Boeing 737-300, Registration VP-CAY, Manufactured 1993, Seat 2F
Miles Flown Year-to-Date: 121,566
Lifetime Miles Flown: 2,160,533

Great bulkhead art…He Hath Founded It Upon the Seas!

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PDB was…a mini bottle of water. At least I was offered a second one?

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Hasta Luego, Havana!

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Taxiing out for takeoff, we passed this beauty. Not sure the old Eastern ever operated 737s, but was still awesome to see!

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The in-flight magazine boasted they were the only airline in the world to offer complimentary rum punch to all passengers, so how could I turn that down? It even came with a mini “just in case it’s not strong enough for you.” Now that’s service! I chatted with the flight attendant a bit, and she was from Jamaica and used her benefits with Cayman Airways to fly all over the world. She’d been all over Asia, Europe, Australia, and really was interesting on top of being really service oriented. For a flight that was maybe 45 minutes in the air, she did an amazing job.

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Amazing views of the setting sun in flight:

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On approach to Grand Cayman:

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Was first off the plane when we taxied in, which meant first to immigration as well. All transfers go through immigration in the Cayman Islands. Not sure if you can transit without a visa if you need one, but when I told them what I was doing they quickly stamped me in and directed me outside to the check-in counters. Fortunately, I was familiar with the airport and had no trouble finding them.

When I got to the BA counter, they even addressed me by name, since I was the one connecting passenger they were waiting for. I guess this isn’t a very common connection? Quickly checked in, and since there’s no lounge, I was given a $10 coupon to use at the bar in the departures area. Can’t complain about that!

Security was super quick, and I was through to the departures hall in just about five minutes. Just like Havana, the departures area in Grand Cayman is just one large room, and there wasn’t too much to do. Fortunately, I only had about 30 minutes before boarding. I really wanted a Diet Coke, but when I walked up to the bar this is where things got a bit interesting. After I ordered the Diet Coke, a, um, “rather nice English lady of the mature variety” chatted me up, and had some rather unflattering things to say about my manhood for ordering a Diet Coke. She insisted I join her in doing rum shots…and ordered four right away. Apparently her “friends” were boring and had left the day before to go back to work so she was flying back to London all alone.

Fortunately, before she could order any more drinks, they paged business class for boarding. I excused myself, thanked her for the rum, and was met with “business class? well aren’t WE fancy?!” Hahaha, one of those great random travel experiences.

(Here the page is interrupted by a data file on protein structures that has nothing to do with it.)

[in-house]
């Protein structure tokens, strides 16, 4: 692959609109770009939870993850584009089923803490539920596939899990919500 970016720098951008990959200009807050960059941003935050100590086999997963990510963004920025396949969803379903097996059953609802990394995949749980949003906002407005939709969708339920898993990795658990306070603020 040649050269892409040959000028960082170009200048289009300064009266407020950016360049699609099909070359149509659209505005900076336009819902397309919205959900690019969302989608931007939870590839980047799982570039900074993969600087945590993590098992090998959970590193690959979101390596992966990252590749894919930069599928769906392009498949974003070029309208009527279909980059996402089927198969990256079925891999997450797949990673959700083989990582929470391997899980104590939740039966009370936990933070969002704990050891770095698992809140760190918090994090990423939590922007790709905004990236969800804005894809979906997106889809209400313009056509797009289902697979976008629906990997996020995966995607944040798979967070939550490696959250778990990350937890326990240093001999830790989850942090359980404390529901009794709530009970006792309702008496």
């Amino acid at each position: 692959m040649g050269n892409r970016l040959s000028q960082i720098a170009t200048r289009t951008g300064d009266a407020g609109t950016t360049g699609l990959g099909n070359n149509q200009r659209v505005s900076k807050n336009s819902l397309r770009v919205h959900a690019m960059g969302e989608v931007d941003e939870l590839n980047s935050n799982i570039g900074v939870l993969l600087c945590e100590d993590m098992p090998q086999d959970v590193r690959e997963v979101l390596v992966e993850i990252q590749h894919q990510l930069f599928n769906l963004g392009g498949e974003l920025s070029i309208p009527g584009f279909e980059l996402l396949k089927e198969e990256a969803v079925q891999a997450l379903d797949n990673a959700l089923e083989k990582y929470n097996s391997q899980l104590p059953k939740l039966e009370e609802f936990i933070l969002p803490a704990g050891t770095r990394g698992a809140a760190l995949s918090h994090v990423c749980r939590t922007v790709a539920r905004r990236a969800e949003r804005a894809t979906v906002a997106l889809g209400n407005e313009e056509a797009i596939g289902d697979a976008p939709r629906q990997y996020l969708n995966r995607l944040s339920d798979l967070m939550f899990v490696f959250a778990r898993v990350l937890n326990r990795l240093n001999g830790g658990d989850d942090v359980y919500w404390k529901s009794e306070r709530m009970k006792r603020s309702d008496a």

Boarding tonight was walking out onto the tarmac, and to the plane. She definitely looked majestic from this angle:

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British Airways flight 252
George Town, Cayman Islands (GCM) to Nassau, Bahamas (NAS)
Depart 19:15, Arrive 20:45, Flight Time: 1:30
Boeing 767-300, Registration G-BNWM, Manufactured 1991, Seat 1E
Miles Flown Year-to-Date: 122,033
Lifetime Miles Flown: 2,161,000

Literally within a minute of boarding, I’d been brought bubbles. This flight was looking pretty good for my first BA flight in 25 years!

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But seriously, this is a business class seat? Not only was it completely open (so I can look right at the dude in the next row), but that’s a footrest? I don’t think I want to try putting this into flat bed mode…

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Empower?! What is this, 2002?

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But hey, the upside was definitely the crew, who insisted I needed a second pre-departure bubbles, no matter what I said:

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Couple of thoughts on the seat. The design of the tiny little flimsy tray below holding my water is really really bad and easy to bump. Like with your knee to the point you knock your champagne glass on the ground and break it. Not that I would do that of course….

So, yes, it’s a 90 minute flight, but snacks of a bag of M&Ms and some candied nuts? I was a bit unimpressed.

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It was great to have a 767 on such a short flight, and really nice having real business class. Combine that with the fact that the crew was awesome, helpful, and friendly, and it went a long way to making this a really good experience. However, if I’d been going to London, I would be super disappointed.

I know everyone thinks United is pretty rotten, and yes, they have middle seats in business class on some planes, but lately OneWorld has really disappointed me. I think we can all agree that in both alliances Cathay, Singapore, ANA, and JAL are in a league of their own, well above most members of their respective alliances.

However, when you move down a tier, you start comparing Lufthansa to BA and United to American. Let’s assume service is roughly equal on all of them, and think about the hard product. BA flies these awful open seats where you look right at someone else on some routes, and AA is still flying 777s that don’t even have lie-flat seats! Even the hard product on United isn’t that good. Plus, from what I’ve seen, BA is nowhere near the quality of Lufthansa’s new international product. (Now that they’ve finally gotten rid of those awful sloping seats). Thoughts? I guess with both alliances it still means in the middle you really have to pay attention to which plane you’re flying.